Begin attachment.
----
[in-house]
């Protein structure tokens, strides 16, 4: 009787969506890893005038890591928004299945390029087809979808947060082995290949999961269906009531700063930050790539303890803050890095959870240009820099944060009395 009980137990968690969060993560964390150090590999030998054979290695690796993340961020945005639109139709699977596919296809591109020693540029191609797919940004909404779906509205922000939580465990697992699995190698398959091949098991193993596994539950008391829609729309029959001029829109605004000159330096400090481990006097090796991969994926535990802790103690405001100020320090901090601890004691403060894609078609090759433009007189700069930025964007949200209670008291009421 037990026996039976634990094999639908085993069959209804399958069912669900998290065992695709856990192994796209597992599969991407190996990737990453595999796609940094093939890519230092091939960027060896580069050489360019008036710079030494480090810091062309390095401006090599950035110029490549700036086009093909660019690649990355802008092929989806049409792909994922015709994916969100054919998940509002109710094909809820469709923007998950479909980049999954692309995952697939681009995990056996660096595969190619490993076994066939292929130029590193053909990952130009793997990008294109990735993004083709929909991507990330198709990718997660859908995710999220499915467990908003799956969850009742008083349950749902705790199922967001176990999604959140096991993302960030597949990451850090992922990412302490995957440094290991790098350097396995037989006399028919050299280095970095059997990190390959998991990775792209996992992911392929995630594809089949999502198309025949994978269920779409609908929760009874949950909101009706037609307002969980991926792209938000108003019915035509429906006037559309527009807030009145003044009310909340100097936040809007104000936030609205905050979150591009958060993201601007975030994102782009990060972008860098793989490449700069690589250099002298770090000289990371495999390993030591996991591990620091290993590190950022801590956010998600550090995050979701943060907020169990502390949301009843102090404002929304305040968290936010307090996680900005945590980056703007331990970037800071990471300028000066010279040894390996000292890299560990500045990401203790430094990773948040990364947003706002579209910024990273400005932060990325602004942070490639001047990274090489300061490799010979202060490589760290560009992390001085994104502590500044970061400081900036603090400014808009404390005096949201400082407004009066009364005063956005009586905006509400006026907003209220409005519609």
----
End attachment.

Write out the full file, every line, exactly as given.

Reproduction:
[in-house]
């Protein structure tokens, strides 16, 4: 009787969506890893005038890591928004299945390029087809979808947060082995290949999961269906009531700063930050790539303890803050890095959870240009820099944060009395 009980137990968690969060993560964390150090590999030998054979290695690796993340961020945005639109139709699977596919296809591109020693540029191609797919940004909404779906509205922000939580465990697992699995190698398959091949098991193993596994539950008391829609729309029959001029829109605004000159330096400090481990006097090796991969994926535990802790103690405001100020320090901090601890004691403060894609078609090759433009007189700069930025964007949200209670008291009421 037990026996039976634990094999639908085993069959209804399958069912669900998290065992695709856990192994796209597992599969991407190996990737990453595999796609940094093939890519230092091939960027060896580069050489360019008036710079030494480090810091062309390095401006090599950035110029490549700036086009093909660019690649990355802008092929989806049409792909994922015709994916969100054919998940509002109710094909809820469709923007998950479909980049999954692309995952697939681009995990056996660096595969190619490993076994066939292929130029590193053909990952130009793997990008294109990735993004083709929909991507990330198709990718997660859908995710999220499915467990908003799956969850009742008083349950749902705790199922967001176990999604959140096991993302960030597949990451850090992922990412302490995957440094290991790098350097396995037989006399028919050299280095970095059997990190390959998991990775792209996992992911392929995630594809089949999502198309025949994978269920779409609908929760009874949950909101009706037609307002969980991926792209938000108003019915035509429906006037559309527009807030009145003044009310909340100097936040809007104000936030609205905050979150591009958060993201601007975030994102782009990060972008860098793989490449700069690589250099002298770090000289990371495999390993030591996991591990620091290993590190950022801590956010998600550090995050979701943060907020169990502390949301009843102090404002929304305040968290936010307090996680900005945590980056703007331990970037800071990471300028000066010279040894390996000292890299560990500045990401203790430094990773948040990364947003706002579209910024990273400005932060990325602004942070490639001047990274090489300061490799010979202060490589760290560009992390001085994104502590500044970061400081900036603090400014808009404390005096949201400082407004009066009364005063956005009586905006509400006026907003209220409005519609």